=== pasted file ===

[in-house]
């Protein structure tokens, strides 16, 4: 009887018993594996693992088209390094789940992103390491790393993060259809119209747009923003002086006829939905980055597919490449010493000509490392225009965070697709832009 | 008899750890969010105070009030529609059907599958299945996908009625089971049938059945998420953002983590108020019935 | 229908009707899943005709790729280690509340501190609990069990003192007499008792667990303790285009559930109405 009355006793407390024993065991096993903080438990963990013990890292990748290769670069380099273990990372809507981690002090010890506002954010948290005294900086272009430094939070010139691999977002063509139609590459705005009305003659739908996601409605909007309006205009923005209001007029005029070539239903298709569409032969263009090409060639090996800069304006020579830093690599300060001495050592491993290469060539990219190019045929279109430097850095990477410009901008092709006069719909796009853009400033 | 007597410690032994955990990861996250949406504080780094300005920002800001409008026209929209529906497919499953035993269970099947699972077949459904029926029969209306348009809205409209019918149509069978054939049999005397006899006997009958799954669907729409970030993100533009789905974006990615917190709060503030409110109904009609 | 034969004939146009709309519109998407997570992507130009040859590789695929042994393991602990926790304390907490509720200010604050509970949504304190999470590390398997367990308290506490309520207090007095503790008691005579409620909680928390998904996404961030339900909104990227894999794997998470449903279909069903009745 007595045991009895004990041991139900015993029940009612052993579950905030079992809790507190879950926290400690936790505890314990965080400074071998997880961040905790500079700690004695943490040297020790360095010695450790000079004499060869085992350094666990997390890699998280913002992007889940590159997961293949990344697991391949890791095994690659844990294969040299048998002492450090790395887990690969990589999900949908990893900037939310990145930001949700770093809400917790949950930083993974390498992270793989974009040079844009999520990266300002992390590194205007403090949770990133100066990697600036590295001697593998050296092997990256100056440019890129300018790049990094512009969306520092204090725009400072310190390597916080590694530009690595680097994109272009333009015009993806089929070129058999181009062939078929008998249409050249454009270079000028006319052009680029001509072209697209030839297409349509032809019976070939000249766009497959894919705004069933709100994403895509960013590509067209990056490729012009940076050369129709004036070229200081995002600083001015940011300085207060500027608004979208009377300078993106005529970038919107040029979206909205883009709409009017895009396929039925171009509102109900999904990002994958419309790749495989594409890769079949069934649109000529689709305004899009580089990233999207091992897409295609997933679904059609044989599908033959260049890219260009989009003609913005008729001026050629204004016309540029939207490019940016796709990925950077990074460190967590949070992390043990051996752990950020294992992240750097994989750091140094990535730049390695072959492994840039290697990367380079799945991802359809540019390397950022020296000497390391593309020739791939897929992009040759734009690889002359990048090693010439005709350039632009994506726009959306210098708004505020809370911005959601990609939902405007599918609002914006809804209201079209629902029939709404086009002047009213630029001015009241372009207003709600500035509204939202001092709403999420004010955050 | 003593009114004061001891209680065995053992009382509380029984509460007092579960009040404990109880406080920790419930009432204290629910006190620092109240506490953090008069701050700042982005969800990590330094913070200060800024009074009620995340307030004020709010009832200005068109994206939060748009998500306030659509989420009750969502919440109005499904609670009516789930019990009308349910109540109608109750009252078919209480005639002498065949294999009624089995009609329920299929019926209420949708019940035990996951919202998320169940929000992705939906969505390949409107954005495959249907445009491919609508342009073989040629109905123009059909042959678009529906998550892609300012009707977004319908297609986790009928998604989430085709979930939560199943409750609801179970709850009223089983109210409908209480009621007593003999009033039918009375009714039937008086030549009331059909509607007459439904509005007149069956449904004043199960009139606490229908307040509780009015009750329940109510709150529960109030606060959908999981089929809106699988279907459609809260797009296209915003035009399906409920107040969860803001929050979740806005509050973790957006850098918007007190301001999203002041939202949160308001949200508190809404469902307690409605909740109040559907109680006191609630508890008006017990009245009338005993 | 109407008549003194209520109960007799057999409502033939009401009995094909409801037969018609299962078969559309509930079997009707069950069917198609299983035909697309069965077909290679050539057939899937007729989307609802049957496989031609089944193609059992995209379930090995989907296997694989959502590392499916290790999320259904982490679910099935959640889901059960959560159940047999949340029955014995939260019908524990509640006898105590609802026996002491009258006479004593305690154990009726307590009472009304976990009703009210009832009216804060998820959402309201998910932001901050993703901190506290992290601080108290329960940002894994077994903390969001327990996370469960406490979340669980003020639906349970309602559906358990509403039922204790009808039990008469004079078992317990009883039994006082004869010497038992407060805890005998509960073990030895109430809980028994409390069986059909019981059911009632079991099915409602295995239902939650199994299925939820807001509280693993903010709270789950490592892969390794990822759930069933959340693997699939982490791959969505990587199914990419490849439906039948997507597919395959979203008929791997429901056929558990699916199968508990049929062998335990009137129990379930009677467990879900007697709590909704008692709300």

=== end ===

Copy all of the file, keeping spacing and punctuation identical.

[in-house]
């Protein structure tokens, strides 16, 4: 009887018993594996693992088209390094789940992103390491790393993060259809119209747009923003002086006829939905980055597919490449010493000509490392225009965070697709832009 | 008899750890969010105070009030529609059907599958299945996908009625089971049938059945998420953002983590108020019935 | 229908009707899943005709790729280690509340501190609990069990003192007499008792667990303790285009559930109405 009355006793407390024993065991096993903080438990963990013990890292990748290769670069380099273990990372809507981690002090010890506002954010948290005294900086272009430094939070010139691999977002063509139609590459705005009305003659739908996601409605909007309006205009923005209001007029005029070539239903298709569409032969263009090409060639090996800069304006020579830093690599300060001495050592491993290469060539990219190019045929279109430097850095990477410009901008092709006069719909796009853009400033 | 007597410690032994955990990861996250949406504080780094300005920002800001409008026209929209529906497919499953035993269970099947699972077949459904029926029969209306348009809205409209019918149509069978054939049999005397006899006997009958799954669907729409970030993100533009789905974006990615917190709060503030409110109904009609 | 034969004939146009709309519109998407997570992507130009040859590789695929042994393991602990926790304390907490509720200010604050509970949504304190999470590390398997367990308290506490309520207090007095503790008691005579409620909680928390998904996404961030339900909104990227894999794997998470449903279909069903009745 007595045991009895004990041991139900015993029940009612052993579950905030079992809790507190879950926290400690936790505890314990965080400074071998997880961040905790500079700690004695943490040297020790360095010695450790000079004499060869085992350094666990997390890699998280913002992007889940590159997961293949990344697991391949890791095994690659844990294969040299048998002492450090790395887990690969990589999900949908990893900037939310990145930001949700770093809400917790949950930083993974390498992270793989974009040079844009999520990266300002992390590194205007403090949770990133100066990697600036590295001697593998050296092997990256100056440019890129300018790049990094512009969306520092204090725009400072310190390597916080590694530009690595680097994109272009333009015009993806089929070129058999181009062939078929008998249409050249454009270079000028006319052009680029001509072209697209030839297409349509032809019976070939000249766009497959894919705004069933709100994403895509960013590509067209990056490729012009940076050369129709004036070229200081995002600083001015940011300085207060500027608004979208009377300078993106005529970038919107040029979206909205883009709409009017895009396929039925171009509102109900999904990002994958419309790749495989594409890769079949069934649109000529689709305004899009580089990233999207091992897409295609997933679904059609044989599908033959260049890219260009989009003609913005008729001026050629204004016309540029939207490019940016796709990925950077990074460190967590949070992390043990051996752990950020294992992240750097994989750091140094990535730049390695072959492994840039290697990367380079799945991802359809540019390397950022020296000497390391593309020739791939897929992009040759734009690889002359990048090693010439005709350039632009994506726009959306210098708004505020809370911005959601990609939902405007599918609002914006809804209201079209629902029939709404086009002047009213630029001015009241372009207003709600500035509204939202001092709403999420004010955050 | 003593009114004061001891209680065995053992009382509380029984509460007092579960009040404990109880406080920790419930009432204290629910006190620092109240506490953090008069701050700042982005969800990590330094913070200060800024009074009620995340307030004020709010009832200005068109994206939060748009998500306030659509989420009750969502919440109005499904609670009516789930019990009308349910109540109608109750009252078919209480005639002498065949294999009624089995009609329920299929019926209420949708019940035990996951919202998320169940929000992705939906969505390949409107954005495959249907445009491919609508342009073989040629109905123009059909042959678009529906998550892609300012009707977004319908297609986790009928998604989430085709979930939560199943409750609801179970709850009223089983109210409908209480009621007593003999009033039918009375009714039937008086030549009331059909509607007459439904509005007149069956449904004043199960009139606490229908307040509780009015009750329940109510709150529960109030606060959908999981089929809106699988279907459609809260797009296209915003035009399906409920107040969860803001929050979740806005509050973790957006850098918007007190301001999203002041939202949160308001949200508190809404469902307690409605909740109040559907109680006191609630508890008006017990009245009338005993 | 109407008549003194209520109960007799057999409502033939009401009995094909409801037969018609299962078969559309509930079997009707069950069917198609299983035909697309069965077909290679050539057939899937007729989307609802049957496989031609089944193609059992995209379930090995989907296997694989959502590392499916290790999320259904982490679910099935959640889901059960959560159940047999949340029955014995939260019908524990509640006898105590609802026996002491009258006479004593305690154990009726307590009472009304976990009703009210009832009216804060998820959402309201998910932001901050993703901190506290992290601080108290329960940002894994077994903390969001327990996370469960406490979340669980003020639906349970309602559906358990509403039922204790009808039990008469004079078992317990009883039994006082004869010497038992407060805890005998509960073990030895109430809980028994409390069986059909019981059911009632079991099915409602295995239902939650199994299925939820807001509280693993903010709270789950490592892969390794990822759930069933959340693997699939982490791959969505990587199914990419490849439906039948997507597919395959979203008929791997429901056929558990699916199968508990049929062998335990009137129990379930009677467990879900007697709590909704008692709300």